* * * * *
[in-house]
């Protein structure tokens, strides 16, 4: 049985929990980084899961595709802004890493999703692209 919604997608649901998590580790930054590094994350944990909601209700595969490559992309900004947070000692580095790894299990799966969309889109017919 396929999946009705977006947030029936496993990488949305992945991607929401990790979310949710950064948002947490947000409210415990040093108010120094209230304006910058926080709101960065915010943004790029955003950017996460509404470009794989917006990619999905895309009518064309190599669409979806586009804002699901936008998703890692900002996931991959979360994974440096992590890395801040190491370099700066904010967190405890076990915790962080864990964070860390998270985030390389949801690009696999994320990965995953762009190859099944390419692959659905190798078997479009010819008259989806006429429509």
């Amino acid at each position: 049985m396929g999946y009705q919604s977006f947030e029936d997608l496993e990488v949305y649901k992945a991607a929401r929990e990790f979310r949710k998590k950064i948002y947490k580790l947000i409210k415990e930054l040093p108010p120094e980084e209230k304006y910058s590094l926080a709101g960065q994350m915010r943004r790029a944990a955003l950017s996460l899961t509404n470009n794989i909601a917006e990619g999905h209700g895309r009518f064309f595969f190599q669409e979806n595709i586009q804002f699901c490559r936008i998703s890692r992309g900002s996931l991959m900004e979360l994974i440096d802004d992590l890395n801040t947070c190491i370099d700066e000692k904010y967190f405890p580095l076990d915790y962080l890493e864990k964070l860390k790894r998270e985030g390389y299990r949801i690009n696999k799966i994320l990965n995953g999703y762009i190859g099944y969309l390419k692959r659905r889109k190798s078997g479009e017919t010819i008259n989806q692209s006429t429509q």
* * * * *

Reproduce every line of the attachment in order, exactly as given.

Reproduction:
[in-house]
């Protein structure tokens, strides 16, 4: 049985929990980084899961595709802004890493999703692209 919604997608649901998590580790930054590094994350944990909601209700595969490559992309900004947070000692580095790894299990799966969309889109017919 396929999946009705977006947030029936496993990488949305992945991607929401990790979310949710950064948002947490947000409210415990040093108010120094209230304006910058926080709101960065915010943004790029955003950017996460509404470009794989917006990619999905895309009518064309190599669409979806586009804002699901936008998703890692900002996931991959979360994974440096992590890395801040190491370099700066904010967190405890076990915790962080864990964070860390998270985030390389949801690009696999994320990965995953762009190859099944390419692959659905190798078997479009010819008259989806006429429509």
């Amino acid at each position: 049985m396929g999946y009705q919604s977006f947030e029936d997608l496993e990488v949305y649901k992945a991607a929401r929990e990790f979310r949710k998590k950064i948002y947490k580790l947000i409210k415990e930054l040093p108010p120094e980084e209230k304006y910058s590094l926080a709101g960065q994350m915010r943004r790029a944990a955003l950017s996460l899961t509404n470009n794989i909601a917006e990619g999905h209700g895309r009518f064309f595969f190599q669409e979806n595709i586009q804002f699901c490559r936008i998703s890692r992309g900002s996931l991959m900004e979360l994974i440096d802004d992590l890395n801040t947070c190491i370099d700066e000692k904010y967190f405890p580095l076990d915790y962080l890493e864990k964070l860390k790894r998270e985030g390389y299990r949801i690009n696999k799966i994320l990965n995953g999703y762009i190859g099944y969309l390419k692959r659905r889109k190798s078997g479009e017919t010819i008259n989806q692209s006429t429509q």